Fourteen years ago, as he was delivering groceries for Scolari’s Food and Drug Co. and traveling over Donner Pass, he was struck and by another driver after dark in the middle of a snowstorm. The collision left him stranded for three hours while his stomach acid ate away at a ruptured lung.
Though he began throwing groceries onto the freeway as a call for help, nobody stopped until midnight when a man, who looked like he might help, robbed him and left him at the scene of the accident, 500 yards away from a rest stop. The police finally came and arranged to have him driven over the mountain to a hospital.
“I got laid up in a hospital for eight months on life support,” Hurt said. “I wasn’t supposed to live, so everybody prayed for me.”
Recently, he found out his wife has terminal cancer, so his prayers have turned to the healing of her disease. Faith has long been the essence of his life.
So it is, too, of Spirit Filled Church, to which Hurt and his wife belong. The congregation has grown from a small gathering in a homeowner’s garage to a 15,000-square-foot church with a separate youth sanctuary to accommodate growth, the Church of Jesus Christ Spirit Filled has come a long way from its inception to a house of worship.
To commemorate its successes within the last year and a half and its approaching first anniversary of its new facility, Spirit Filled hosted an open house for the community on Sunday that offered a visitors day to let the community get a peek at what the church is doing now.
“I’d been here in Carson City since (my family) moved out here from Oklahoma, but in 1990, it seemed God called us to begin this church … but with a little bit of a different emphasis,” Pastor Roger Canary said. “Same God, same Bible, same Word, but we want to emphasize more than I was exposed to,” including stronger family relationships and more vocal praise.
Canary, a former insurance agent who sold his business to preach from the pulpit, has a leadership style that has attracted many young people of the community and led the church to begin expansion of its latest facility at 3175 Goldy Way, the groundbreaking of which took place last year. The current site is the result of the church’s beginning as a six-person congregation in May 1990 in a residential garage to several moves within Sparks along Pyramid Way and Oddie Boulevard over the years, the latter of which was an investment of nearly $500,000.
Canary said the congregation began seeking out its current location after their lease at the Oddie location ended and had no desire to stay there. They looked at the Holy Cross Catholic Church as a suitable site.
“We began looking again and found this Catholic church here, but the Catholics didn’t want to sell it, they wanted to lease it. But we didn’t want to lease it because of the bad experience we had the last time.”
The small building seated 300, but it quickly became packed, hence the newer, bigger building.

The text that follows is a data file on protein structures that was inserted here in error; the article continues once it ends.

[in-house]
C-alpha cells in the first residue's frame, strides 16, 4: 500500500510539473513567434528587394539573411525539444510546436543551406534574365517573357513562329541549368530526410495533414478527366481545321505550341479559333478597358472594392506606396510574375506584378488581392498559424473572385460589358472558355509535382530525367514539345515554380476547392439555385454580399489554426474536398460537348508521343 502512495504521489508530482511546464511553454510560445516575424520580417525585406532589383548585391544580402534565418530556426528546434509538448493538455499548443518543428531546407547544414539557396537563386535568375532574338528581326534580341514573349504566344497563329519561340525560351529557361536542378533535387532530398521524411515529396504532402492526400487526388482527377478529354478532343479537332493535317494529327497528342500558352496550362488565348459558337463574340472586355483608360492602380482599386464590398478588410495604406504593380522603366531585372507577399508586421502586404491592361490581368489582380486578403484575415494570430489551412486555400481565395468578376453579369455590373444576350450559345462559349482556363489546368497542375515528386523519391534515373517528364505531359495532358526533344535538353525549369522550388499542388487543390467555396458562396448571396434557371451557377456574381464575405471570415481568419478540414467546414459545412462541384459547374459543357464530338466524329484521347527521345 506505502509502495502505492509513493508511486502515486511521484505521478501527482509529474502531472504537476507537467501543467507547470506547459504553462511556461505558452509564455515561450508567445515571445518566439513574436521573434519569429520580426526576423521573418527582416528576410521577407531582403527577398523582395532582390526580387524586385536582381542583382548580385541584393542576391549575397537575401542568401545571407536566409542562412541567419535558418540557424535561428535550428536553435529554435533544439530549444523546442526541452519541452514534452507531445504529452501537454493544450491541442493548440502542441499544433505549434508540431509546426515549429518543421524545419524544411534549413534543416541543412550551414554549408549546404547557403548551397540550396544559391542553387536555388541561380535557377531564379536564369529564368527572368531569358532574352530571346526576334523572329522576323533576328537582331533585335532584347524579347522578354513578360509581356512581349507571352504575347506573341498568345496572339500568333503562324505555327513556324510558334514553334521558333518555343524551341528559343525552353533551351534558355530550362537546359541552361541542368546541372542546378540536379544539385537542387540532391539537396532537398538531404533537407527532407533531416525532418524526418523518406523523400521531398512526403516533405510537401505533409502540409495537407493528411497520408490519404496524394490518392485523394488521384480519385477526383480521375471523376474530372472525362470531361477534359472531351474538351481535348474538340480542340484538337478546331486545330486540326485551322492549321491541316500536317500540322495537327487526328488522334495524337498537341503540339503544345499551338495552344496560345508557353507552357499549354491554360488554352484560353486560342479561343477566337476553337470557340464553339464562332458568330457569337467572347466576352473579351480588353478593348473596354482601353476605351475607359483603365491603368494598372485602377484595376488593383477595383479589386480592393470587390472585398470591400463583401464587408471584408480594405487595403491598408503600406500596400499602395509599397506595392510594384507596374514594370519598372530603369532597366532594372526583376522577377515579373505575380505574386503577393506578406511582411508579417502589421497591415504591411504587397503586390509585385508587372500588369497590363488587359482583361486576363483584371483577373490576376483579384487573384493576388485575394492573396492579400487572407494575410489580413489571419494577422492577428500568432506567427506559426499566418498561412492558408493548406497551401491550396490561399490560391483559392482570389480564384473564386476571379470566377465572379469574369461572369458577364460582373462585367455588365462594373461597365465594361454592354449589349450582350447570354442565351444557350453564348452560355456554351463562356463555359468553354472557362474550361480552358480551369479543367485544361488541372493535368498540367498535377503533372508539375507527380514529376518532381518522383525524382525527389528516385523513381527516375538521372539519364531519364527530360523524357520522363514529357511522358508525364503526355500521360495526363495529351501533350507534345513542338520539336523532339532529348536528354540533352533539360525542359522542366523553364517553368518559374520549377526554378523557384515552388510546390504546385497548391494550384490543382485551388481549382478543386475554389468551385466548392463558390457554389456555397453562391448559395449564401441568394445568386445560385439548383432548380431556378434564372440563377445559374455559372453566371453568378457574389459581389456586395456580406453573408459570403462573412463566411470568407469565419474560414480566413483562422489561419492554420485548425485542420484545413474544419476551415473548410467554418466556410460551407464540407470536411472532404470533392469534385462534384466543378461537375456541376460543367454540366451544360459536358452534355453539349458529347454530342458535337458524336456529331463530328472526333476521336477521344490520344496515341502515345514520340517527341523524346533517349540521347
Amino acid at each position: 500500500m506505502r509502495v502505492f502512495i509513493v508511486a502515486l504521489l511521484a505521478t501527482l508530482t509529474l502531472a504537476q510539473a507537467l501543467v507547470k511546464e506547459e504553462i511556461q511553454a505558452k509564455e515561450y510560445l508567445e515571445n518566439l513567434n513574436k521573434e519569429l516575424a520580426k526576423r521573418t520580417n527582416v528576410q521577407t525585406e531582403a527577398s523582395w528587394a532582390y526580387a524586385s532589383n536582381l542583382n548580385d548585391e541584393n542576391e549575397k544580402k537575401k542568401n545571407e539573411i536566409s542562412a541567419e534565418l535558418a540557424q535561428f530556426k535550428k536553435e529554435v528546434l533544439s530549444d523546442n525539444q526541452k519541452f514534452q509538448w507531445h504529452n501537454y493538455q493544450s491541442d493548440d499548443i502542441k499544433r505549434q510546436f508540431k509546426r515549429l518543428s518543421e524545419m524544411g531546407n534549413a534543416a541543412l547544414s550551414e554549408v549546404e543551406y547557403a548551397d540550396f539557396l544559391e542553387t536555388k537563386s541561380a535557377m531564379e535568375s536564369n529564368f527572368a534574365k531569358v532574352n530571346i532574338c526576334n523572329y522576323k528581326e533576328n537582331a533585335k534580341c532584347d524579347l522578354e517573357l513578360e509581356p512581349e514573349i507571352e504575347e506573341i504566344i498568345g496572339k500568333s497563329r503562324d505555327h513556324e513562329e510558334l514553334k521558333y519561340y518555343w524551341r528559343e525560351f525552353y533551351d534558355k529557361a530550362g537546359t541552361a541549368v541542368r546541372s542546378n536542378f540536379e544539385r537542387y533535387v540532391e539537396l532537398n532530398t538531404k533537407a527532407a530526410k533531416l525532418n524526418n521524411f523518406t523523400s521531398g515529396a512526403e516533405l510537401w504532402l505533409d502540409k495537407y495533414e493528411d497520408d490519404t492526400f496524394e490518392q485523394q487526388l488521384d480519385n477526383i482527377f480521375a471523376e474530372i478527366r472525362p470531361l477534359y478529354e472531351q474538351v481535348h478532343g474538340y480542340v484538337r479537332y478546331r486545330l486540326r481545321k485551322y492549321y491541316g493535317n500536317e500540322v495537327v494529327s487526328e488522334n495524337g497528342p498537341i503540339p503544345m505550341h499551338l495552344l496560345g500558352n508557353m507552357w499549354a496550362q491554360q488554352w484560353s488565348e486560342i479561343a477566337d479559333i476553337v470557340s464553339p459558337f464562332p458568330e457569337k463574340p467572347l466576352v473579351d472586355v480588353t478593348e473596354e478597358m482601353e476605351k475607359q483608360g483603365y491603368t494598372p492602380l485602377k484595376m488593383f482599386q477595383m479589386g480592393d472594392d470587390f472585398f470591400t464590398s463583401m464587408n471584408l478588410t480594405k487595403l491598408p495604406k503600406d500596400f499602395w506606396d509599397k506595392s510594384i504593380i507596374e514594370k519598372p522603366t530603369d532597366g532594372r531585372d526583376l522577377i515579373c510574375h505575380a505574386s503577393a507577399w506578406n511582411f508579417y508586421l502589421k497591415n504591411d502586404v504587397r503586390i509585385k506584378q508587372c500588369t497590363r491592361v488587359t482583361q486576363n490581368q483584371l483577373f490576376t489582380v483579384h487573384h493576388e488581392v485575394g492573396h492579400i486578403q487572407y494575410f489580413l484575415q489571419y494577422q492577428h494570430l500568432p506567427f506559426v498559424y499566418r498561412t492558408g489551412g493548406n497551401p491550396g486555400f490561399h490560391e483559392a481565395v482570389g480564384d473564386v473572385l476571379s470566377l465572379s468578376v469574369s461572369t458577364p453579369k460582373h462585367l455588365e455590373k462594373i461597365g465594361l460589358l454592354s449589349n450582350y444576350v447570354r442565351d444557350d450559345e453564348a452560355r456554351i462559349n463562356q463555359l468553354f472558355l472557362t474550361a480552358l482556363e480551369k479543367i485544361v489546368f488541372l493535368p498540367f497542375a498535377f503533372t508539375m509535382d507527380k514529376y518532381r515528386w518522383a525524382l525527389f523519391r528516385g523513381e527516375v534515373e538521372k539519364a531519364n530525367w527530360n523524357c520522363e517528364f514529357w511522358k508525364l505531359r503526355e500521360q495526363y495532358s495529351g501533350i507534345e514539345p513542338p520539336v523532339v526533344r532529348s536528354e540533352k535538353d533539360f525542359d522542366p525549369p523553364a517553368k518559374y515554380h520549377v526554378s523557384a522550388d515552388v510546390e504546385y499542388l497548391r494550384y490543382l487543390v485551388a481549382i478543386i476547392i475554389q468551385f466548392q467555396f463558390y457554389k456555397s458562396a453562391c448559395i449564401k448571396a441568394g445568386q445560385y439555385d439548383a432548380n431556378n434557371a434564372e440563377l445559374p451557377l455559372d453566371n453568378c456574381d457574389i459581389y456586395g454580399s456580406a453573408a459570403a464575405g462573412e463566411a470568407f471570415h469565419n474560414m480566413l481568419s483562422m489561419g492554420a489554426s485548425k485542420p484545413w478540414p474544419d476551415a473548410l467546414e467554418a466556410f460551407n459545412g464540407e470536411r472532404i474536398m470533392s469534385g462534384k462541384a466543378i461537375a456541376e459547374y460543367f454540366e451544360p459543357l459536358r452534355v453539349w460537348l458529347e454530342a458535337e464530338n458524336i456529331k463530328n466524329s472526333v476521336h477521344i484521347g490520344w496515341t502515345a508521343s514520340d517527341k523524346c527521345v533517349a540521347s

“We’re not a two-service church,” Canary said. “We don’t want to get people in and out in 45 minutes.”
The expansion gave Spirit Filled a chance to give itself a facelift and enhance its site. Canary said the work was done by its own members, including all the concrete work and painting. He said they also received certain landscaping at “rock bottom” prices.
“It’s not a fancy building but it’s a beautiful building,” he said. “It’s low-budget with sound, carpet and all brand new seats for less than $60 a foot. That’s unheard of.”
The church has a mortgage of $2.5 million and the new building cost $1.5 million.
“It’s still a lot of money and still a big payment,” Canary said. “But we have low overhead. I have one full-time associate pastor and I took a huge cut in pay from the insurance company. … By the grace of God, we make the payment. The economic turndown, it’s affected us. We’ll get through it. … But the bills are paid. We thank God for that.”
The pastor said he has faith that the payments will be made and that his church will continue to grow. Spirit Filled has an exuberant worship style and emphasizes prayer and people, an approach that calls to many people, Canary said.
“The guys tell me they like the way I preach because I’m not here as a theologian, but I’m here as a working man that believes God will change your life,” he said.
Part of that working-man approach has been the development of the church at several different locations over the years.
It’s also touched people like Hurt, who enjoys the intergenerational relationships the church has encouraged.
“We’ve helped a lot of young guys here who want their families to be brought up here,” Hurt said. “That’s how we’ve become so tight with each other.”
Canary said they wanted to host the open house to let the community know that it’s there.
“We did one opening, but just wanted to do it again because we’ve been here long enough now to just let people know,” he said. “We’ve got about 500,000 people in northern Nevada and want to get the exposure out.”